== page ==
From: Ben Goertzel (email@example.com)
Date: Tue Mar 16 2004 - 07:54:12 MST
A difference btw now and the Xanadu era is that now we have massive
amounts of RAM. When I said "massive amounts of data" I was mostly
thinking about managing highly dynamic data in multiple gigabytes (and
dozens of gigabytes ... And soon hundreds of gigabytes) of RAM
effectively. In the Xanadu era you were mostly thinking about managing
massive amounts of data on *disk*, I suppose. That is still an
important consideration for AGI, but definitively a secondary one.
-- Ben G
> At 08:25 AM 16/03/04 -0500, Ben wrote:
> >For Novamente, we chose C++ because we
> >were paranoid about scalability to deal effectively with massive
> >amounts of memory....
> Xanada hypertext took a similar approach for similar reasons.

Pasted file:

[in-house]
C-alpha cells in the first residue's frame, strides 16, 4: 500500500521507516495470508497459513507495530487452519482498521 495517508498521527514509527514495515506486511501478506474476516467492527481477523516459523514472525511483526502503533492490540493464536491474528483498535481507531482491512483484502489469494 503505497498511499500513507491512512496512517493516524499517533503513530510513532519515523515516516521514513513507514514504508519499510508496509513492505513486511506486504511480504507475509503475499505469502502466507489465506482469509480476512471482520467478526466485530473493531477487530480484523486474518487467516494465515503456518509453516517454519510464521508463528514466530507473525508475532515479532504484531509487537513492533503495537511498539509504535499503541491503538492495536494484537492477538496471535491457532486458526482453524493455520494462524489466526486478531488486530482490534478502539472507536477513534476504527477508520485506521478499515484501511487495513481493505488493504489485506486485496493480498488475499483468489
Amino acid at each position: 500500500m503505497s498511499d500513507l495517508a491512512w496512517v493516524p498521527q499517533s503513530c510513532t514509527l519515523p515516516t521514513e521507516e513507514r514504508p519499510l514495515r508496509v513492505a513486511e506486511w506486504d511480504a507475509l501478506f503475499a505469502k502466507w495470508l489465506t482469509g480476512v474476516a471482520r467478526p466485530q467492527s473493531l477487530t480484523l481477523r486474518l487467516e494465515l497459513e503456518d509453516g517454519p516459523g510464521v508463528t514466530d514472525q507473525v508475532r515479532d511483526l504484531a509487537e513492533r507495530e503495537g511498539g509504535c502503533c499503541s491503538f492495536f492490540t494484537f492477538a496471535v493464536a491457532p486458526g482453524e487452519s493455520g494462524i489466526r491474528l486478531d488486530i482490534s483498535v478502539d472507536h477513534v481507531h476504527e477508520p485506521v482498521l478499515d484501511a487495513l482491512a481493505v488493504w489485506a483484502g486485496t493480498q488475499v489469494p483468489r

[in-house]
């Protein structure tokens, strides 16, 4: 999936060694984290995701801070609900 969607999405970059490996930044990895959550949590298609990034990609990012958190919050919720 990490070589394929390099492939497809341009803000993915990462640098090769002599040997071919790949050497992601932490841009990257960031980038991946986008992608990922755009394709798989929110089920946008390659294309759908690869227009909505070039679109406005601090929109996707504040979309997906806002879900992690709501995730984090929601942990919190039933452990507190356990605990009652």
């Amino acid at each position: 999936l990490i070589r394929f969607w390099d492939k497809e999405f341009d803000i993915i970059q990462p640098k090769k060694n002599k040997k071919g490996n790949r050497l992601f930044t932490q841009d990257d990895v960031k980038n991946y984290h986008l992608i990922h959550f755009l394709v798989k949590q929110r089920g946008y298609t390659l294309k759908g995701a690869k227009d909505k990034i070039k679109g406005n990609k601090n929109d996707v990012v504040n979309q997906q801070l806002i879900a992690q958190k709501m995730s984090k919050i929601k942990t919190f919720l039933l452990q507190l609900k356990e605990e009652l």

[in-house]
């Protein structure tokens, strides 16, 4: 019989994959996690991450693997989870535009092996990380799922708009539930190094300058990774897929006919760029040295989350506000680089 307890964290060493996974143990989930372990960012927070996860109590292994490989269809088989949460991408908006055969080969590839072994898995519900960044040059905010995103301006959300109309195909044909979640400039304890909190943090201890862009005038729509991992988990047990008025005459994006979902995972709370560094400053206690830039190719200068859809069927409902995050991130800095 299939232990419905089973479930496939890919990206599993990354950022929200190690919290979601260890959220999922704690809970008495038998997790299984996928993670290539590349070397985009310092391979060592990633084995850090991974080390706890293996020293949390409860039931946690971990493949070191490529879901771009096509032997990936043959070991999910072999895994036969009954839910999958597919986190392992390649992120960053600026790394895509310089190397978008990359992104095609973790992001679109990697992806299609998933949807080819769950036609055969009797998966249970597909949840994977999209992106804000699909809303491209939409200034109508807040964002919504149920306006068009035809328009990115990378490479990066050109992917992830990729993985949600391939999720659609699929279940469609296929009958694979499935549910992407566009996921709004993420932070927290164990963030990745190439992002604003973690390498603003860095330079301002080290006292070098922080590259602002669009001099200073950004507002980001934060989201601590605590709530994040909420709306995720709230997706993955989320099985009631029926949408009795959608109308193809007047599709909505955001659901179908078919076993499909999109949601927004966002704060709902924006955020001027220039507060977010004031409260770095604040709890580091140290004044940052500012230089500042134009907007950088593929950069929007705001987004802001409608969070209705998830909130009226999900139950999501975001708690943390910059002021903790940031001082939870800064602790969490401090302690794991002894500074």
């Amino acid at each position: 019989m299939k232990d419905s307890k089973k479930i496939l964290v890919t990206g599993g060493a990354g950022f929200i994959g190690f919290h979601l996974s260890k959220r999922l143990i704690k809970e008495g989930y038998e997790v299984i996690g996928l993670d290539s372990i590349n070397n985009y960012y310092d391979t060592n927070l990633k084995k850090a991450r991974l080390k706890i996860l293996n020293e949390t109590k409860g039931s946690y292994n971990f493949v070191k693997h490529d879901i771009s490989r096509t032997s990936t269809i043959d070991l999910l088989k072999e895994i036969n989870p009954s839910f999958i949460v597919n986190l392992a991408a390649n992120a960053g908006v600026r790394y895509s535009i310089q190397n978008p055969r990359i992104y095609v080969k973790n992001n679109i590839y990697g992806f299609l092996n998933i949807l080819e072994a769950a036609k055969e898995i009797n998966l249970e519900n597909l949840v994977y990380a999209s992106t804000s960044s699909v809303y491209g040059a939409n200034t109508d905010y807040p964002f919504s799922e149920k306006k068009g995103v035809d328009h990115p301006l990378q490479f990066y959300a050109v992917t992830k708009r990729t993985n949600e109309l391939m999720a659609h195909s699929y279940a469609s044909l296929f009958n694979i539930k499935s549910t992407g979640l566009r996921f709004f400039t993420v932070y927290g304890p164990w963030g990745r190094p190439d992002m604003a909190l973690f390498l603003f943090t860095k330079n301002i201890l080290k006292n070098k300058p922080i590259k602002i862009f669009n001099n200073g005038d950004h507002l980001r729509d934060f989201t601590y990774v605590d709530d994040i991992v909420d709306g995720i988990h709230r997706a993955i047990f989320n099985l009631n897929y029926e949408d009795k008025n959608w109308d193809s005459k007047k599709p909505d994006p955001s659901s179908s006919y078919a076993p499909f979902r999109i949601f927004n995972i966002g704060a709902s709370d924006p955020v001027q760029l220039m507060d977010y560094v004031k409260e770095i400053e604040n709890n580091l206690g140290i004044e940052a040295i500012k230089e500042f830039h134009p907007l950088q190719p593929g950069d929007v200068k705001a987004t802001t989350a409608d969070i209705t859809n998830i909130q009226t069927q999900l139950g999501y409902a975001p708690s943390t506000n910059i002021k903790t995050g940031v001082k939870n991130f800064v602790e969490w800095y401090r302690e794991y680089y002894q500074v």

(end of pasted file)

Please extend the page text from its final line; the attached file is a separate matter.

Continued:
> About 80% of the code was written in Smalltalk and autoconverted to
> C++. The rest was raw C++.
> The version I worked on had fixed size pointers but the
> general design had
> been worked out in variable sized numbers they called "tumblers."
> A high fraction of the design effort had been put into "log
> scaling" where
> access slowed as the log of the absolute size of the data
> store. The fan
> out in the (7? 8?) dimension tree was about one additional
> disk read for
> each factor of a hundred. I.e., an 8k disk block contained about 100
> pointers, most reduced to "stubs" that pointed to other disk
> blocks. The
> really active parts of the tree maintaining code were
> involved in packing
> and unpacking these disk blocks and cleaning up the mess this
> made of memory.
> This was a long time ago in computer terms, but the general
> problem of
> expensive, fast memory vs low cost slow memory is still with us.
> There are people who understand the Xanadu details much better than I
> do. The problem is that they developed a large number of
> special terms
> that make discussion nearly impossible to follow.
> Keith Henson
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